A new search-and-rescue tax credit honouring "quiet heroes" like revered North Shore rescue leader Tim Jones who died last month is among the measures unveiled by the federal government Tuesday as part of the 2014 budget.
Eligible ground, air and marine search-and-rescue volunteers will be able to claim a 15 per cent non-refundable credit on up to $3,000 if they perform at least 200 hours of service a year.
It's largely a stand-pat budget that modestly shrinks overall federal spending, records a $2.9-billion deficit this year and sets up a projected $6.4-billion surplus in 2015 when the the Conservatives are expected to seek re-election.
Federal finance minister Jim Flaherty conceded some may see the budget as "boring" but added he takes that as a compliment.
There are no notable tax cuts, but the the tobacco tax is going up, adding $4 to the price of a carton of cigarettes or about 40 cents to a $10 pack. That will generate $685 million extra per year, while more than $90 million over five years will help the RCMP battle tobacco smuggling.
The Harper government released few details in the budget on what it will do next on two fronts of concern to consumers – its past promises to inject competition into the mobile phone market and to reduce the temptation of cross-border shopping.
Flaherty said Ottawa will temporarily cap domestic wireless roaming rates until there's a decision by regulators on further rules to protect customers.
He also pledged legislation to address the price gap between cheaper consumer products in the U.S. and what Canadians pay at home.
How that will work is unclear, but the minister told reporters the Competition Bureau would be empowered to investigate and punish unjustifiable price discrimination.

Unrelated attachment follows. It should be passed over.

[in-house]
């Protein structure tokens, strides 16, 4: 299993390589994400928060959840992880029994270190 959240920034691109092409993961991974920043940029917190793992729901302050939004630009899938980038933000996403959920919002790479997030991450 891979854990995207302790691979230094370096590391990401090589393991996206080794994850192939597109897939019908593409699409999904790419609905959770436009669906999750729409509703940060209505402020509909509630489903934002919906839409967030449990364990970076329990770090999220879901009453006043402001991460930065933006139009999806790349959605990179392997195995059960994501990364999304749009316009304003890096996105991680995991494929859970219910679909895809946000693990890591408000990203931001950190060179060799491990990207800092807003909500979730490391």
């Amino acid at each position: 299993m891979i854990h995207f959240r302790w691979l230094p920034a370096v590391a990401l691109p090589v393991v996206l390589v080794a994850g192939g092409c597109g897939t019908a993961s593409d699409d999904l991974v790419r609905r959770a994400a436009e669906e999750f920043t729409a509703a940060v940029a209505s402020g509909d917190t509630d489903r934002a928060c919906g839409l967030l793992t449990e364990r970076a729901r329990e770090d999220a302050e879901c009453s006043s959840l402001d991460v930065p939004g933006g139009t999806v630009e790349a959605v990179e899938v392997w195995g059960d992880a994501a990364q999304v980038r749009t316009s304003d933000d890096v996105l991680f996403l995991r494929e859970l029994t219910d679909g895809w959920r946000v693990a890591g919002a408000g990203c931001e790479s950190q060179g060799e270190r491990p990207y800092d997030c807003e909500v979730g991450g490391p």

"When Canadian families spend their hard-earned money, they should be confident that they are being treated fairly in a competitive marketplace," he said in the budget speech.
Ottawa reduced tariffs on baby clothes and some sports equipment last year, but is still assessing whether retailers actually passed those savings along to customers.
Flaherty also pledged $1.5 billion over 10 years for post-secondary research and innovation in areas that create long-term economic growth.
Job training continued to be a major theme, as the Tories seek ways to fix the skills mismatch between what the unemployed can do and what employers need.
Flaherty said the contentious $300-million-a-year Canada Job Grant program will roll out April 1, regardless of whether provinces and territories agree to participate.
In law-and-order policy measures, the government signalled it will regulate the use of Bitcoin virtual currency to thwart its criminal use for money laundering or financing terrorism. It also pledged to create a DNA-based missing persons index.
Savings in the budget are to largely come from charging federal retirees more for health benefits and through a freeze on departmental spending.
Canadian Taxpayers Federation director Greg Thomas said this year's budget may turn out to be balanced already since Flaherty inserted a $3-billion "revenue adjustment for risk" provision that gives padding that may not be used.
He noted Ottawa is forecasting $30 billion in cumulative surpluses over the next five years, setting the stage for promised tax cuts starting next year.